Antisemitic incidents in the US hit an unprecedented record in the two months since Hamas’s shock attack on Israel on October 7, the Anti-Defamation League announced Monday.
The organization said it recorded 2,031 incidents between October 7 and December 7, the highest ever two-month number since the ADL began tracking antisemitism in the country in 1979. It also represented a 337 percent increase over the same period in 2022.
Details on the incidents can be found on an interactive map posted on the ADL website.
The cases in question included 40 incidents of physical violence, 749 of verbal attacks, 337 cases of vandalism and 905 rallies that featured antisemitic speech, support for terrorism or anti-Zionism, the latter being defined by the ADL as an expression of antisemitism for denying the Jewish right to self-determination.
The data also showed 250 incidents that targeted Jewish institutions including synagogues and campus Hillels, and 400 incidents on campuses.
Universities across the US have been accused of failing to protect Jewish students amid rising fears of antisemitism, with the presidents of three prominent US universities facing backlash for their evasive responses to questioning at a congressional hearing about antisemitism on campuses amid the Israel-Hamas war.
“This terrifying pattern of antisemitic attacks has been relentless since the Israel-Hamas war began on October 7, with no signs of diminishing,” ADL CEO Jonathan Greenblatt said in a Monday statement. “The lid to the sewers is off, and Jewish communities all across the country are being inundated with hate. Public officials and college leaders must turn down the temperature and take clear action to show this behavior is unacceptable to prevent more violence.”
The ADL also published a select list of antisemitic incidents around the world “with an apparent connection to the events in Israel.”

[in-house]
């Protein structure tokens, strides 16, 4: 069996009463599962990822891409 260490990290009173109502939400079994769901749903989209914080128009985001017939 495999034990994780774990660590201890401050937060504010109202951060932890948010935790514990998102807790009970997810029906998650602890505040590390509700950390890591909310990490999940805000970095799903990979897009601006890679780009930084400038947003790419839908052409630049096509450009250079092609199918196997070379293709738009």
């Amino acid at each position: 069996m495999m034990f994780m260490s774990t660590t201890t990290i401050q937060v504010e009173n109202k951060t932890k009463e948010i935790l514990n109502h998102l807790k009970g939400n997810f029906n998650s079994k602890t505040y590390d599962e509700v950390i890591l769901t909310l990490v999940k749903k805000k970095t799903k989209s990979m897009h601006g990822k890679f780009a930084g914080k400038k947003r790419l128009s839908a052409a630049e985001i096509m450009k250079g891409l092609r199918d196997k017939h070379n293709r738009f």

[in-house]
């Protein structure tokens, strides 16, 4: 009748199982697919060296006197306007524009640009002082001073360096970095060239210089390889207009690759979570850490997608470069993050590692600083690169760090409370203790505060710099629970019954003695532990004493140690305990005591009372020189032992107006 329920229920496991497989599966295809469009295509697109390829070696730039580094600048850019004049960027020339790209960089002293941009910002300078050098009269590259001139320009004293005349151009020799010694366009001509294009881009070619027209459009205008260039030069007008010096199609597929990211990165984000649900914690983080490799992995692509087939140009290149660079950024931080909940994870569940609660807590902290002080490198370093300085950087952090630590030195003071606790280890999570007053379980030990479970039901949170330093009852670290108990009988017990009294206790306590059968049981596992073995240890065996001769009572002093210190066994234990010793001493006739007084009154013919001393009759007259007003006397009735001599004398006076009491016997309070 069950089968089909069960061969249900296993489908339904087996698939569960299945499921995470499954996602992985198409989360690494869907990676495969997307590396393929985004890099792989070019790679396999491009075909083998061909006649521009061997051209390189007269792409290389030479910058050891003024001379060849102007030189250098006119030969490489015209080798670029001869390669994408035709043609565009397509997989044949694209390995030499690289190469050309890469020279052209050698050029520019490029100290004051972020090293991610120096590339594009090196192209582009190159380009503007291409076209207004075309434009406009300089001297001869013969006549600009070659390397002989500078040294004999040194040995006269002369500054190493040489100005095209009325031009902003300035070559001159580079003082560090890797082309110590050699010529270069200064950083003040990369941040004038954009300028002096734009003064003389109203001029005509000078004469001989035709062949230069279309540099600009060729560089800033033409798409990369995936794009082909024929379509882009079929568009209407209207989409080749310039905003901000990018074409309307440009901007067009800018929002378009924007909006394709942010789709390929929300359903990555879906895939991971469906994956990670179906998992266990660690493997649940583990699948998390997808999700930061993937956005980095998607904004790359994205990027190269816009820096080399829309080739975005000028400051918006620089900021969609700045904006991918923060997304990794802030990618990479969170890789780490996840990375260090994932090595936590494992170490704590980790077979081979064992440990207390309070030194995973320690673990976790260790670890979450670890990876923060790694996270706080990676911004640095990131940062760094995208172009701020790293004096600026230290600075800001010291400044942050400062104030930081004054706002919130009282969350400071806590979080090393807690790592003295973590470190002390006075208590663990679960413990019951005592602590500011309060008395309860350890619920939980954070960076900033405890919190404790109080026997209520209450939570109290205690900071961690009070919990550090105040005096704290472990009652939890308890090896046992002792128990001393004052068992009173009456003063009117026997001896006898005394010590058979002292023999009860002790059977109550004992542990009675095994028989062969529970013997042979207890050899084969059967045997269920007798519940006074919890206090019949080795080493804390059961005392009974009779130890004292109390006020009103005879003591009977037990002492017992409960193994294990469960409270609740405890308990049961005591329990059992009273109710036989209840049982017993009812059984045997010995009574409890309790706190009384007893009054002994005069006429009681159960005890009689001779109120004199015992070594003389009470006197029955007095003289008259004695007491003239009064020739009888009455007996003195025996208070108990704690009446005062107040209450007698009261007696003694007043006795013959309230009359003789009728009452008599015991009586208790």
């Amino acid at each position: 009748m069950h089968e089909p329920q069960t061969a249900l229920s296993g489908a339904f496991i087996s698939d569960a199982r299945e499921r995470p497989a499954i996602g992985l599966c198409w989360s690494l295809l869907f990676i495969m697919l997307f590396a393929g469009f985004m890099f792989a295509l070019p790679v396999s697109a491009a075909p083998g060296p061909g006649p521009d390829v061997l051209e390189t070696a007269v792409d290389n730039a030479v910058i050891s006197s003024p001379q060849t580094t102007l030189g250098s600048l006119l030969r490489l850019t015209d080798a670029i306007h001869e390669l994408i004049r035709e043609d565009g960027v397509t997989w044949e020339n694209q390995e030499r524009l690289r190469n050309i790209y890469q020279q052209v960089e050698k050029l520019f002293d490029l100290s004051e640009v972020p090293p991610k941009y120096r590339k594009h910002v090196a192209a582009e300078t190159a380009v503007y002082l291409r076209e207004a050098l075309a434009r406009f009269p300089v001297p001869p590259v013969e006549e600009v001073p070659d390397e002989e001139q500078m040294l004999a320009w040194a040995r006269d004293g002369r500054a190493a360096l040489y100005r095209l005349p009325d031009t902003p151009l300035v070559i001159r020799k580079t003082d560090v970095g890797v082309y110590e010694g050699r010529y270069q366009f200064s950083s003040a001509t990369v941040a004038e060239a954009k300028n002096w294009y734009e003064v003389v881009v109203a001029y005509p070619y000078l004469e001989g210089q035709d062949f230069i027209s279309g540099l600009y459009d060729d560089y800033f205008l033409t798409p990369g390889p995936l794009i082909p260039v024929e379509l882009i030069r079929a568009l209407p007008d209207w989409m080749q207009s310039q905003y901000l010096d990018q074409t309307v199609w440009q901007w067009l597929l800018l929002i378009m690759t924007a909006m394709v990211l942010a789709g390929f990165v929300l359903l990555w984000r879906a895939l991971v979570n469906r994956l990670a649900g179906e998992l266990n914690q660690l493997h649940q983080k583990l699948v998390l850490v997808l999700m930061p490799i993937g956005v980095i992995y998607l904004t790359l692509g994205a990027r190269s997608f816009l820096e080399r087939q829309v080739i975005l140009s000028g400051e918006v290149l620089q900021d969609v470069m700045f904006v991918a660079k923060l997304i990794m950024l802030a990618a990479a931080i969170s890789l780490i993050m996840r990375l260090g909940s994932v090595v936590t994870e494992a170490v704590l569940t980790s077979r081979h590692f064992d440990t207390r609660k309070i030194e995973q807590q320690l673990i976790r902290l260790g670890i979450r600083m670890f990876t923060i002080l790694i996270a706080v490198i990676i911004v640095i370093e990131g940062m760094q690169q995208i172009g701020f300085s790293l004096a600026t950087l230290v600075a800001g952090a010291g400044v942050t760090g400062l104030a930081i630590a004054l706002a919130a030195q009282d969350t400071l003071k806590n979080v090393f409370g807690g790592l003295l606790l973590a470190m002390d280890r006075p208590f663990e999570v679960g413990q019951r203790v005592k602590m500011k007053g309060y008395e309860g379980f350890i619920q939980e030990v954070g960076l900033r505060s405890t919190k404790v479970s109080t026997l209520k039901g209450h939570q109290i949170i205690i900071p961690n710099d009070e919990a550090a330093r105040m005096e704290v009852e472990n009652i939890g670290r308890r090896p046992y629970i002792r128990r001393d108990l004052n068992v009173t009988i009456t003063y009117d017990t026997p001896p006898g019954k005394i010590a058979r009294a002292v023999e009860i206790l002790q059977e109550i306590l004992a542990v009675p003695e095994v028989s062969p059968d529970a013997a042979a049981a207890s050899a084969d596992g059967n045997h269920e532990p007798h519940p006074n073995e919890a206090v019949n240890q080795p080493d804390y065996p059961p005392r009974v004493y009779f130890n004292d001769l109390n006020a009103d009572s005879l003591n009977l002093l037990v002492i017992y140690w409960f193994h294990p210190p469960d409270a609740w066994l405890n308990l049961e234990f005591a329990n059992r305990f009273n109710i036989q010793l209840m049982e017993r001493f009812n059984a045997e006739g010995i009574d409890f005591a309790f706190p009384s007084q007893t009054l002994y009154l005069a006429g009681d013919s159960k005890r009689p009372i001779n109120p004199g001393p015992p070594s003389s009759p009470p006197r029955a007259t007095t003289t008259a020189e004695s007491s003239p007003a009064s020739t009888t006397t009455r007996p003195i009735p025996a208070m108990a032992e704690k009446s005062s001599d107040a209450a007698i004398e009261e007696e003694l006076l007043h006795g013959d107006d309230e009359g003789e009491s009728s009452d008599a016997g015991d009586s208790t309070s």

In Australia, where pro-Palestinian protesters chanted “gas the Jews” at a Sydney rally in the aftermath of October 7, has seen a 591% increase in reported antisemitic incidents, according to the Executive Council of Australian Jewry.
In the UK, there were over 1,500 antisemitic incidents reported, the highest ever total reported to the Jewish community security organization CST across a 47-day period. Weekly rallies in London calling for a ceasefire in Gaza have come under scrutiny for antisemitic chants and posters by some participants.
Antisemitism has skyrocketed around the world since war erupted between Israel and Hamas after the Hamas-led October 7 massacre, in which some 3,000 terrorists burst across the border into Israel from the Gaza Strip by land, air and sea, killing some 1,200 people — 1,000 of them civilians, slaughtered amid brutal atrocities — and seizing some 240 hostages of all ages under the cover of a deluge of thousands of rockets fired at Israeli towns and cities.
Israel’s military campaign, aimed at toppling the Hamas regime in Gaza and securing the release of the hostages, has come under harsh international criticism for its mounting death toll. The Hamas-run health ministry in Gaza says some 18,000 Palestinians have been killed in the offensive, though those figures cannot be independently verified and are believed to include combatants as well as civilians killed by misfired Gazan rockets.
According to Israeli military estimates, some 7,000 Hamas members have been killed in the Gaza Strip.